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    "If an object is illuminated by an extended source (not a point source), the umbral region of the shadow is the area which no light reaches. The penumbral region is the area which is reached by some of the light from the source, but is not fully illuminated.

    A strip light of length w=10cm casts a shadow of an opaque object O, which has width 1.0m, onto a screen. The light and object are u=20cm apart and the object and screen are v=50cm apart. What is the width of the umbral region of the shadow? Give your answer to 2 significant figures."

    I have a few more questions where something supposedly simple isn't 'clicking'; I will be grateful for any help.
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    (Original post by ombtom)
    "If an object is illuminated by an extended source (not a point source), the umbral region of the shadow is the area which no light reaches. The penumbral region is the area which is reached by some of the light from the source, but is not fully illuminated.

    A strip light of length w=10cm casts a shadow of an opaque object O, which has width 1.0m, onto a screen. The light and object are u=20cm apart and the object and screen are v=50cm apart. What is the width of the umbral region of the shadow? Give your answer to 2 significant figures."

    I have a few more questions where something supposedly simple isn't 'clicking'; I will be grateful for any help.
    I would approach this question by drawing a diagram by drawing the light source, object, and the screen. Remember to label the width and distance as well. After this, you will need to draw the shadows properly.

    When you have done so, the rest is just trigonometry and similar triangles. Hint: The 2 triangles formed behind the object and adjacent to the umbra has the same angle as the triangle in front of the object.
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    (Original post by hermionegrangcr)
    I would approach this question by drawing a diagram by drawing the light source, object, and the screen. Remember to label the width and distance as well. After this, you will need to draw the shadows properly.

    When you have done so, the rest is just trigonometry and similar triangles. Hint: The 2 triangles formed behind the object and adjacent to the umbra has the same angle as the triangle in front of the object.
    I did it; thank you.

    (Answer is 325cm.)
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    (Original post by ombtom)
    I did it; thank you.

    (Answer is 325cm.)
    Quick question, is there any significance to the comment of it not being a point light source? Thank you.
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    (Original post by -Gifted-)
    Quick question, is there any significance to the comment of it not being a point light source? Thank you.
    Yes; there was a follow up question about that. If it were a point source, there would be no penumbrae.
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    (Original post by ombtom)
    Yes; there was a follow up question about that. If it were a point source, there would be no penumbrae.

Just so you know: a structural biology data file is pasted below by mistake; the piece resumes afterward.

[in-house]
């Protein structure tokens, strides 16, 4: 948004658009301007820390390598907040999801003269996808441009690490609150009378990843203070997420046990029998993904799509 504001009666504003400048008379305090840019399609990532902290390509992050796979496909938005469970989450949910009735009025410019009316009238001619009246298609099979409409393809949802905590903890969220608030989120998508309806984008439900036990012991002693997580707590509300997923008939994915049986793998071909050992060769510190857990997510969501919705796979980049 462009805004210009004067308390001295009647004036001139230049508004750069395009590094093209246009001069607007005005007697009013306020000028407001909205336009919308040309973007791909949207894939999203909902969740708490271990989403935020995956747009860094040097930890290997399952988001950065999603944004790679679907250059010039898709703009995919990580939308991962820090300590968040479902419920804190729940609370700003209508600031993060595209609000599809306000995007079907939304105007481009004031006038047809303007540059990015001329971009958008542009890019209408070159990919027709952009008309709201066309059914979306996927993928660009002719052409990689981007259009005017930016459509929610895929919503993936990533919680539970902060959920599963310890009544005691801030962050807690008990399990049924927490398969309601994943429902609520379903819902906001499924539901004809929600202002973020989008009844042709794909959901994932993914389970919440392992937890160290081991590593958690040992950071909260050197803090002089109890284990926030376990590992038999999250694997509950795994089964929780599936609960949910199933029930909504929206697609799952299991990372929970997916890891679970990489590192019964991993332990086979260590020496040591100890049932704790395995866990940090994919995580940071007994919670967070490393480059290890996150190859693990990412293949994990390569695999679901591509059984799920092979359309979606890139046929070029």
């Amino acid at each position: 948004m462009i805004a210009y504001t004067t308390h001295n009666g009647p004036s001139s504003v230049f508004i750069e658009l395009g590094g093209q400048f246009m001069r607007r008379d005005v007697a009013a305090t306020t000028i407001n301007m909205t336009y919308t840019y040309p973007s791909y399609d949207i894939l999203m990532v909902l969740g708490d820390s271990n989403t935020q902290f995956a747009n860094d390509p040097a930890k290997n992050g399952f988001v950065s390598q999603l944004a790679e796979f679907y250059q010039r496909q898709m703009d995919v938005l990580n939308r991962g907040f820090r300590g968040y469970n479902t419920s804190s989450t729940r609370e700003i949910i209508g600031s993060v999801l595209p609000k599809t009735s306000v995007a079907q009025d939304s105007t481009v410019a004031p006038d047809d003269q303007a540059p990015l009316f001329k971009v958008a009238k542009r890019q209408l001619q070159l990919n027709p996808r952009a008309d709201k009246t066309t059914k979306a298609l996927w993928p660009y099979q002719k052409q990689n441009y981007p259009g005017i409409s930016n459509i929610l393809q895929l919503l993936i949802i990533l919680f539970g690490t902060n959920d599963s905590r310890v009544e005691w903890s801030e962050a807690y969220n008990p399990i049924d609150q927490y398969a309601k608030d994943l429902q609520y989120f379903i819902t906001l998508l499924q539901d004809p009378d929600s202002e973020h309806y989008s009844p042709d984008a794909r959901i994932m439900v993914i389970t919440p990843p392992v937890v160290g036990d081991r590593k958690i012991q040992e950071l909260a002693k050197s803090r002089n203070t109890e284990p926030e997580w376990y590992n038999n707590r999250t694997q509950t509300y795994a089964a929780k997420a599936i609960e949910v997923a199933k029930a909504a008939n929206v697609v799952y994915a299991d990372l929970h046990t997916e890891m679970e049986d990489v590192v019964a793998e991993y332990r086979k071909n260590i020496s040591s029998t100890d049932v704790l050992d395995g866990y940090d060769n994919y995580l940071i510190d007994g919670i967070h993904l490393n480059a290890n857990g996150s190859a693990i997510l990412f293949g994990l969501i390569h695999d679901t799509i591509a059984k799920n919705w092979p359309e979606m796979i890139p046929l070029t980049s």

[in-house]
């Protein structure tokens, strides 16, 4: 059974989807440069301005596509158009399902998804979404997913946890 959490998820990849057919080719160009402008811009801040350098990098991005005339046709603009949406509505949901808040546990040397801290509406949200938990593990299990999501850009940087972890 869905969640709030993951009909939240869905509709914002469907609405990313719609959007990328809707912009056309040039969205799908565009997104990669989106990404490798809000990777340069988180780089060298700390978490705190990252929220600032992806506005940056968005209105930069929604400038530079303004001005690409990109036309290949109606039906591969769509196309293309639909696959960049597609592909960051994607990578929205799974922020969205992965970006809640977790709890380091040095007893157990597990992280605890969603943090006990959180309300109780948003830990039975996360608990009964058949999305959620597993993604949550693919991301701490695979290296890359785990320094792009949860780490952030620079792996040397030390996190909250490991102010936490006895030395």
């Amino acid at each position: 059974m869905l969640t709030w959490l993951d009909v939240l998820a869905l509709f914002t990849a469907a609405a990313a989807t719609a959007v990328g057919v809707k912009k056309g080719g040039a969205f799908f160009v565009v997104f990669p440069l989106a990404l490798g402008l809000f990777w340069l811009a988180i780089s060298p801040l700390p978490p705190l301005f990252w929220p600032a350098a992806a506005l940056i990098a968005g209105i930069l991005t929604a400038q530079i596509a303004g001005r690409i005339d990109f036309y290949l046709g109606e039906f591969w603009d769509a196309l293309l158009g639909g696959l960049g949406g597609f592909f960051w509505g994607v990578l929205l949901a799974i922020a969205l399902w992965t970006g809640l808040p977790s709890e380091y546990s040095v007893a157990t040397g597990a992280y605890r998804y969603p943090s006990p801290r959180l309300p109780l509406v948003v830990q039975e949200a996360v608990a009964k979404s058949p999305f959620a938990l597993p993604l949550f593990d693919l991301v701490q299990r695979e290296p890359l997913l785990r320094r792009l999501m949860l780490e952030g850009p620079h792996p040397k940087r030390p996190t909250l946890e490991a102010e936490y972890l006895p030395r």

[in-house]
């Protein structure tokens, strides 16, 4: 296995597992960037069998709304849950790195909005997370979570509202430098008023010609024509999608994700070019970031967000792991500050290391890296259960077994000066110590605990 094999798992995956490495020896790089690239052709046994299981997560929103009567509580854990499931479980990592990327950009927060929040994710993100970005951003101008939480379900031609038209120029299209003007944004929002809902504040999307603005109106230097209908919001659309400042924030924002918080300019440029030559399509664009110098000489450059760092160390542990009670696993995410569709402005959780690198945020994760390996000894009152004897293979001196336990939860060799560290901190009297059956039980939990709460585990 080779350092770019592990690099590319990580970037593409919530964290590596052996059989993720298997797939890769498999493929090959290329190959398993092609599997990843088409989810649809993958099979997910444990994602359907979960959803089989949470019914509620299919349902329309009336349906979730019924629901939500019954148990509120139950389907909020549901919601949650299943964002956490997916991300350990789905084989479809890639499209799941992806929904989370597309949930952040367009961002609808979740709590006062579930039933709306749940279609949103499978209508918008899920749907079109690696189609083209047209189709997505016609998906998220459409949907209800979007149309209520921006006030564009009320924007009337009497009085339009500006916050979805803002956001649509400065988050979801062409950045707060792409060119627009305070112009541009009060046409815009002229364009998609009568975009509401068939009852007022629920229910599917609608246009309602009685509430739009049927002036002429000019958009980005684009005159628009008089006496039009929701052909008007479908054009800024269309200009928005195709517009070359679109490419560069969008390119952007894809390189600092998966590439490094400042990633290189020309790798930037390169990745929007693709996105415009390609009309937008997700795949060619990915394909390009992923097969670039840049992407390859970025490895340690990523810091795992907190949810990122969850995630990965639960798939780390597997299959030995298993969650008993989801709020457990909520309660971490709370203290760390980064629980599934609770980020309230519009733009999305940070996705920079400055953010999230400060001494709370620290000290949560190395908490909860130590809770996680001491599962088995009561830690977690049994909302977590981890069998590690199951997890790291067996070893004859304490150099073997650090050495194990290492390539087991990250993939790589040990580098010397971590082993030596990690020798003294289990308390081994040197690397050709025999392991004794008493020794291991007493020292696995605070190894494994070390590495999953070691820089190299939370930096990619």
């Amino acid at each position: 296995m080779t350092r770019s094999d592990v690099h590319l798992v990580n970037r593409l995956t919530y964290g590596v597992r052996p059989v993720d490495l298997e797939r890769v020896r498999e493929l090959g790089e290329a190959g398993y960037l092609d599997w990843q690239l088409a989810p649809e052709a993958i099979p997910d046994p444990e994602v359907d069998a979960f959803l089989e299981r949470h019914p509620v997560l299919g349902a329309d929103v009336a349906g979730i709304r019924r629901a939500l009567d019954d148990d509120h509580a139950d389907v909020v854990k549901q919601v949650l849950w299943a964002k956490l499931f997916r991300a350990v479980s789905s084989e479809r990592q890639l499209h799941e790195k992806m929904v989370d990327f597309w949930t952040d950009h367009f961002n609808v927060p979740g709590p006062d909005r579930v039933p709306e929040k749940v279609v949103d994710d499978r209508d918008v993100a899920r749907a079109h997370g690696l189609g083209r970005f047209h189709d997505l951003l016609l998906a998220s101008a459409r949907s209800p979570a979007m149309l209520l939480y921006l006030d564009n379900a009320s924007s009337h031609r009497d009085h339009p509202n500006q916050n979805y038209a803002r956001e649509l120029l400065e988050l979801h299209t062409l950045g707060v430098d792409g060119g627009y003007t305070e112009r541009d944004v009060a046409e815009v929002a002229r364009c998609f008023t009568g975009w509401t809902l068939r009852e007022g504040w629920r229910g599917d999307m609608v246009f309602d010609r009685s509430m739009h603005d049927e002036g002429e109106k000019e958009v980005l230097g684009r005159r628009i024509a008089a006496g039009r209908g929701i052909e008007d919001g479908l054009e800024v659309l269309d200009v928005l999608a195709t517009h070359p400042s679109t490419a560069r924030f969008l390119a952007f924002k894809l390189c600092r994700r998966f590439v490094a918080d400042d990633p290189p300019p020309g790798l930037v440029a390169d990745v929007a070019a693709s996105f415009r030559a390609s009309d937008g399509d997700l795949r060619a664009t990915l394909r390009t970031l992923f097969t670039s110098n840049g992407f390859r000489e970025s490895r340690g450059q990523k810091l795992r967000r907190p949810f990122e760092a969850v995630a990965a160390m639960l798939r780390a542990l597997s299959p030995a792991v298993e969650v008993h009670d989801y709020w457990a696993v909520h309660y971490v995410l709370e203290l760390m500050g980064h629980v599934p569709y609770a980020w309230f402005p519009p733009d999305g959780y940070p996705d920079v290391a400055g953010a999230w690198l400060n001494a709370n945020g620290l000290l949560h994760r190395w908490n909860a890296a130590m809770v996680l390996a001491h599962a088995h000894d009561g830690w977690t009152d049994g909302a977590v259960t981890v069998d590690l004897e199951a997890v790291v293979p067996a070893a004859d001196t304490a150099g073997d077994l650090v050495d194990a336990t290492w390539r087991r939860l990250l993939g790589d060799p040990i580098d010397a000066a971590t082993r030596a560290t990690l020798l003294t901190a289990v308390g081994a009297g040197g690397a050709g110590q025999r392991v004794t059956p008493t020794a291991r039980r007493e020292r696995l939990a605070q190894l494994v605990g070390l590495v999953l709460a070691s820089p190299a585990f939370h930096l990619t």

This better not come up on the PAT
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    (Original post by -Gifted-)
    This better not come up on the PAT
    At least you know it can't be a 20 mark question this year. :rolleyes:
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    (Original post by ombtom)
    At least you know it can't be a 20 mark question this year. :rolleyes:
    Watch how there is a 9 marker on moon phases and eclipses, and I unfortunately need to skip it LOOL. BTW you have any predictions for the topics that might come up? A wave/inteference questions hasn't appeared very often.
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    (Original post by -Gifted-)
    Watch how there is a 9 marker on moon phases and eclipses, and I unfortunately need to skip it LOOL. BTW you have any predictions for the topics that might come up? A wave/inteference questions hasn't appeared very often.
    The format for the physics section is changing a lot so it's hard to say. The maths sections are quite repetitive so there should be stuff like simple logarithms, ratio of area of shapes, binomial expansion, integration for area, probability, series, and graph sketching. In the physics section, there will probably still be something about circuits (e.g. finding effective resistance), Kepler's 3rd law, KE/GPE transfer, ideal gas law, and simple mechanics. I'm hoping magnetism doesn't come up; it's in the syllabus but I'm not sure what level of knowledge they expect.
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    (Original post by ombtom)
    The format for the physics section is changing a lot so it's hard to say. The maths sections are quite repetitive so there should be stuff like simple logarithms, ratio of area of shapes, binomial expansion, integration for area, probability, series, and graph sketching. In the physics section, there will probably still be something about circuits (e.g. finding effective resistance), Kepler's 3rd law, KE/GPE transfer, ideal gas law, and simple mechanics. I'm hoping magnetism doesn't come up; it's in the syllabus but I'm not sure what level of knowledge they expect.
    Yeah, pretty much the same stuff for maths. Loads of the geometry and the area/ratio things can be found on the SMC papers which is good practice. I don't think thermionic emission will come up again it was a 6 marker on one of the previous papers. TBH i don't want any of electricity to come up :/ Well, unless its finding effective resistance.
 
 
 
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